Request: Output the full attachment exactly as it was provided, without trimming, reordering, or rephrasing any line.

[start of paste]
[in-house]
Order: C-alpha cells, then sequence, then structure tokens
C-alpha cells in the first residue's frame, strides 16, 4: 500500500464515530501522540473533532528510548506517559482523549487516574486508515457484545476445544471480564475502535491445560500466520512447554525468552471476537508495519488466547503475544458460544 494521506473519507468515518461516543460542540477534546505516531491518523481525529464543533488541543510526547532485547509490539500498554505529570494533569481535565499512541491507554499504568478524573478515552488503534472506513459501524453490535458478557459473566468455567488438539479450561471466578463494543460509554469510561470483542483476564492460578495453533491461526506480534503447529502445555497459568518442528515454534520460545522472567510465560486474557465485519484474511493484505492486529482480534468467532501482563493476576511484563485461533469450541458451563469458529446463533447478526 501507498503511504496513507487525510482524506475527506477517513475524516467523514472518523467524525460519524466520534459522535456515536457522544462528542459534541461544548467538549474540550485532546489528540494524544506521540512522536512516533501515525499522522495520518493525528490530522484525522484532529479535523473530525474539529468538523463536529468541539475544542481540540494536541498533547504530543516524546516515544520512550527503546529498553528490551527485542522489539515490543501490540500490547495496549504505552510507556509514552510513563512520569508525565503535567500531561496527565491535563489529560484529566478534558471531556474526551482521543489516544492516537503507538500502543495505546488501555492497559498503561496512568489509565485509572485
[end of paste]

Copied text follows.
[in-house]
Order: C-alpha cells, then sequence, then structure tokens
C-alpha cells in the first residue's frame, strides 16, 4: 500500500464515530501522540473533532528510548506517559482523549487516574486508515457484545476445544471480564475502535491445560500466520512447554525468552471476537508495519488466547503475544458460544 494521506473519507468515518461516543460542540477534546505516531491518523481525529464543533488541543510526547532485547509490539500498554505529570494533569481535565499512541491507554499504568478524573478515552488503534472506513459501524453490535458478557459473566468455567488438539479450561471466578463494543460509554469510561470483542483476564492460578495453533491461526506480534503447529502445555497459568518442528515454534520460545522472567510465560486474557465485519484474511493484505492486529482480534468467532501482563493476576511484563485461533469450541458451563469458529446463533447478526 501507498503511504496513507487525510482524506475527506477517513475524516467523514472518523467524525460519524466520534459522535456515536457522544462528542459534541461544548467538549474540550485532546489528540494524544506521540512522536512516533501515525499522522495520518493525528490530522484525522484532529479535523473530525474539529468538523463536529468541539475544542481540540494536541498533547504530543516524546516515544520512550527503546529498553528490551527485542522489539515490543501490540500490547495496549504505552510507556509514552510513563512520569508525565503535567500531561496527565491535563489529560484529566478534558471531556474526551482521543489516544492516537503507538500502543495505546488501555492497559498503561496512568489509565485509572485